Food Hygiene and Safety: Understanding the Primary Food Safety Hazards


Every year, roughly 1 in 6 Americans have been sick because of a foodborne illness. Around 128 thousand people end up in the hospital. And around 3 thousand people die because of foodborne illness.

But what’s the best way to avoid getting sick… or worse, dying, from a foodborne illness? That’s why we’re here. We’ll teach you the ins and outs of kitchen safety, and you’ll learn to keep your workplace clean.

Keep reading to learn more about food hygiene and how to keep yourself and your staff safe.

What Is Food Hygiene? Why Is It Important?

First, we’ll start off by explaining what food hygiene is and why it’s important. Sometimes ‘food hygiene’ is also known as ‘food safety’.

Food safety refers to the way you handle food when preparing and storing food and beverages. Practice proper food and beverage storage when at work and home.

Bacteria grows on both undercooked and frozen food… yes, even frozen food collects bacteria.

What Are the Primary Food Safety Hazards?

Biological hazards are the most common food hazard in the kitchen. Common microorganisms causing foodborne illness include E. coli, Salmonella, and Campylobacter.

These microorganisms lay in raw, undercooked meats. E. coli hides in raw cheese, vegetables, and unpasteurized milk as well.

Chemical hazards can also cause foodborne illness. If a farmer sprays a dangerous pesticide on their crops it can transfer into your food. Clean your vegetables and fruit before using them in a meal.

Also, it’s important to limit the number of chemicals you use in your workplace. Use chemicals that are generally recognized as safe for use around food. Make sure to store chemicals away from food and beverages.

There are also allergenic and physical hazards caused by food. There is no one-way to prevent food allergies, but there are ways to reduce the risk.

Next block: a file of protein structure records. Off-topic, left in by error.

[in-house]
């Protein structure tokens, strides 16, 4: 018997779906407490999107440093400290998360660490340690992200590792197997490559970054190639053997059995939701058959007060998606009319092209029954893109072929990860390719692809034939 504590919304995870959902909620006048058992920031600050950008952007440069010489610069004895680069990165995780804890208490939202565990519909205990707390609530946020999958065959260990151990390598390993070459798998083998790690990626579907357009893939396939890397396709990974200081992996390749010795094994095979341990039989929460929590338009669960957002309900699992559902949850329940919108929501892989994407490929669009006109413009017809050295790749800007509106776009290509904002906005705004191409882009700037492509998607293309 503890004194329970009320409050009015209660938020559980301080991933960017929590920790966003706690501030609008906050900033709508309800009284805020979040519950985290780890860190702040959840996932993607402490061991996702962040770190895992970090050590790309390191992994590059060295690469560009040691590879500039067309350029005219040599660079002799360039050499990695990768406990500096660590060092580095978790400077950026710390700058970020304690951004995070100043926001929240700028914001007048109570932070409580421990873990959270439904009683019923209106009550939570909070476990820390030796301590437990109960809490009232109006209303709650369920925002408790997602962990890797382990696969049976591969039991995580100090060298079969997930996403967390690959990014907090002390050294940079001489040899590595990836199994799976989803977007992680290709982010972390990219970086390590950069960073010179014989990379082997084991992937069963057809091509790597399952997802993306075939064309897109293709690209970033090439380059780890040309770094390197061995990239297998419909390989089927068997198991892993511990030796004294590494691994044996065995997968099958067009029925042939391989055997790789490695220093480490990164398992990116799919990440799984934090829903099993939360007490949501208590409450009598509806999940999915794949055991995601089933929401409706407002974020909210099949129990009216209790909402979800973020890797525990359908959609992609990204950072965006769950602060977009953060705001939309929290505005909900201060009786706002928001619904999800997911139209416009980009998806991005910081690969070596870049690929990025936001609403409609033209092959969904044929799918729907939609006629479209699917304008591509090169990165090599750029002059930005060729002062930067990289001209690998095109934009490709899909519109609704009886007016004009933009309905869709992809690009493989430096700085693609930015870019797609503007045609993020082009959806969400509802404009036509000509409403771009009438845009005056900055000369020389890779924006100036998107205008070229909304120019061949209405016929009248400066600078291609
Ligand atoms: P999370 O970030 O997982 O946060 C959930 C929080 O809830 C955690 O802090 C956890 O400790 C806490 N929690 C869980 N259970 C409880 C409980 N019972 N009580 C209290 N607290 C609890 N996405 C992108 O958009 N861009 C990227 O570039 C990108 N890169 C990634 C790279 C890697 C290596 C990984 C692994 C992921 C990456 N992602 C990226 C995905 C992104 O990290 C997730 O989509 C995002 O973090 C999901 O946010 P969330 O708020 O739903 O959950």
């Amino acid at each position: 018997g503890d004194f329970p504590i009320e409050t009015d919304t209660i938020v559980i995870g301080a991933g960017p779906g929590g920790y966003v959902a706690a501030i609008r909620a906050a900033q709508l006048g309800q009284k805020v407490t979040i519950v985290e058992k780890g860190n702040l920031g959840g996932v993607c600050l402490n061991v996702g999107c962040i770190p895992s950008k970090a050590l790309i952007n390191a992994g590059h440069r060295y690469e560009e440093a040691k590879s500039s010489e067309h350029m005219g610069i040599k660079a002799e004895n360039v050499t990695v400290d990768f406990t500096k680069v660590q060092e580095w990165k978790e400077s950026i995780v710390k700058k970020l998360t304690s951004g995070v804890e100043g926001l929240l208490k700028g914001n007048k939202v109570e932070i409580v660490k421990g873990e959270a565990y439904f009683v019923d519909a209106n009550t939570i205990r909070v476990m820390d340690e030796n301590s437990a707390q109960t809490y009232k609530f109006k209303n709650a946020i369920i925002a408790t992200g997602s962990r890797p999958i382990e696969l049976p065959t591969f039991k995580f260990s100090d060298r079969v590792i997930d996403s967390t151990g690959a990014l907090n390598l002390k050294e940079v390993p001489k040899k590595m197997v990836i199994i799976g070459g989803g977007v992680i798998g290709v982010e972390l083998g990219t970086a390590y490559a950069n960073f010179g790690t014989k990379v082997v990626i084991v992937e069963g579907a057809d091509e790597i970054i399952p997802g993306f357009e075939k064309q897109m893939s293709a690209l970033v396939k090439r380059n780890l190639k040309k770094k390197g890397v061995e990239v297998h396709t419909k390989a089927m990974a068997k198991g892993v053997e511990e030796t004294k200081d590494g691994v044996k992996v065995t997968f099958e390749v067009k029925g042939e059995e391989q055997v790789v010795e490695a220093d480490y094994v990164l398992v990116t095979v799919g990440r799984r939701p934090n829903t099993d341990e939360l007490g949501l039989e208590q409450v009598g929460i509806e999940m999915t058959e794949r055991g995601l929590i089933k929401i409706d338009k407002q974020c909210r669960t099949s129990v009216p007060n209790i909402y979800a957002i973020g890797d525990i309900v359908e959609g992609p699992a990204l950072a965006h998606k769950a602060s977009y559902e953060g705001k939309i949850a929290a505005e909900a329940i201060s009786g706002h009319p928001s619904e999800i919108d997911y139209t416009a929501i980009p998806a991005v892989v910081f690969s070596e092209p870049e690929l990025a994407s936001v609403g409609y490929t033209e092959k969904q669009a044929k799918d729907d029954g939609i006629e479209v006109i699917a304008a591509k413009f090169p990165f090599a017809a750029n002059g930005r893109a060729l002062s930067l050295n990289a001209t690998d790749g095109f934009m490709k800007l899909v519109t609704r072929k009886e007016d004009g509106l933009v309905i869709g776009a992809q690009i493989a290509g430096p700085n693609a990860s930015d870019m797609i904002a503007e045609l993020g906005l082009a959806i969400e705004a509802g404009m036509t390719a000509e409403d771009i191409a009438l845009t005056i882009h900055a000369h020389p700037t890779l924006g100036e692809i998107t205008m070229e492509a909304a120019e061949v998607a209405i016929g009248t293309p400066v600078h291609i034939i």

Teach your staff proper sanitation techniques. Sanitize all equipment and work stations between prep and at the end of the day. With these steps, there shouldn’t be an issue of allergies.

For more control over foodborne illnesses, try using this HACCP system: The HACCP system has been developed for food businesses to help with food safety.

How Do I Practice Proper Food Hygiene?

There are a few basic steps outlined by the FDA you can follow to practice food safety in your kitchen in the workplace:

Wash your hands and utensils before working with any type of food. While you’re preparing your ingredients, separate raw materials from fresh ones. Don’t let raw meat touch fresh vegetables because raw meat carries a lot of bacteria.

While cooking, make sure the food, especially meat, is hot and stays hot. Check the internal temperature of the meat you’re cooking with a food thermometer.

Put necessities in the fridge or freezer right away. The longer it sits out, the more bacteria it’ll collect.

The Takeaway

Foodborne illness isn’t something to mess with. Practice proper hygiene and sanitize all work stations. You can’t go overboard when keeping your kitchen clean and safe.

It’s always important to make sure food is cooked at the right temperature. Especially when you’re working with meat.  You can also try the HACCP system and see if it helps your business practice food hygiene.

For more tips on how to practice food hygiene, check out our website today.

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